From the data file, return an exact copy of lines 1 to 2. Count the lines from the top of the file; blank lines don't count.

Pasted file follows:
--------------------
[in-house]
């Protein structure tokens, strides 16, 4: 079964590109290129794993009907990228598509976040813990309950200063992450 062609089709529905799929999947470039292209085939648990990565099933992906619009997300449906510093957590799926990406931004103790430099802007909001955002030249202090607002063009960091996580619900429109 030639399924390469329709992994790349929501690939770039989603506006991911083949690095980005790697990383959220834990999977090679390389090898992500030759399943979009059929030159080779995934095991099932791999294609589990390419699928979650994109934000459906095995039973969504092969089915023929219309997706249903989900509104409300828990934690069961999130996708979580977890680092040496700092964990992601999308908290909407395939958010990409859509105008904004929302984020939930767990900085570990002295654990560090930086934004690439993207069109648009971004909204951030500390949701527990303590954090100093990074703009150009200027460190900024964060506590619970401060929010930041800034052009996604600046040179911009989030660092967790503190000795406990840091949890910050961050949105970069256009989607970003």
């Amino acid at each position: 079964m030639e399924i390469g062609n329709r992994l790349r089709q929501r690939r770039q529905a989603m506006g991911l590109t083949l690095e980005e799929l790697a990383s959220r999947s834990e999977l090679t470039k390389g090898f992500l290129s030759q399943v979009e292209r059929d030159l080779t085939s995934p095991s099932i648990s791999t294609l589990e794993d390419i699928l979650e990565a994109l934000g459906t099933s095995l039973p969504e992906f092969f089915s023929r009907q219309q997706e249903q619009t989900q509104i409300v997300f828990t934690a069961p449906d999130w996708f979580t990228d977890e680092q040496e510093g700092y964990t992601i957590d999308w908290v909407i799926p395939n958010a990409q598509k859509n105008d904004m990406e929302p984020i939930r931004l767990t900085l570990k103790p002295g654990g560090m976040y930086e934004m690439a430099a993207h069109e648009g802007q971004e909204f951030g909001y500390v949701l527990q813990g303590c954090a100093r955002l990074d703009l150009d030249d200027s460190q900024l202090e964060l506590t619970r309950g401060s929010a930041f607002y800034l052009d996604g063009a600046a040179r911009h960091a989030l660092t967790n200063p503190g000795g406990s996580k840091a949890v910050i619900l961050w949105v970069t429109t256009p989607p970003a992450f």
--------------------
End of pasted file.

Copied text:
[in-house]
């Protein structure tokens, strides 16, 4: 079964590109290129794993009907990228598509976040813990309950200063992450 062609089709529905799929999947470039292209085939648990990565099933992906619009997300449906510093957590799926990406931004103790430099802007909001955002030249202090607002063009960091996580619900429109 030639399924390469329709992994790349929501690939770039989603506006991911083949690095980005790697990383959220834990999977090679390389090898992500030759399943979009059929030159080779995934095991099932791999294609589990390419699928979650994109934000459906095995039973969504092969089915023929219309997706249903989900509104409300828990934690069961999130996708979580977890680092040496700092964990992601999308908290909407395939958010990409859509105008904004929302984020939930767990900085570990002295654990560090930086934004690439993207069109648009971004909204951030500390949701527990303590954090100093990074703009150009200027460190900024964060506590619970401060929010930041800034052009996604600046040179911009989030660092967790503190000795406990840091949890910050961050949105970069256009989607970003």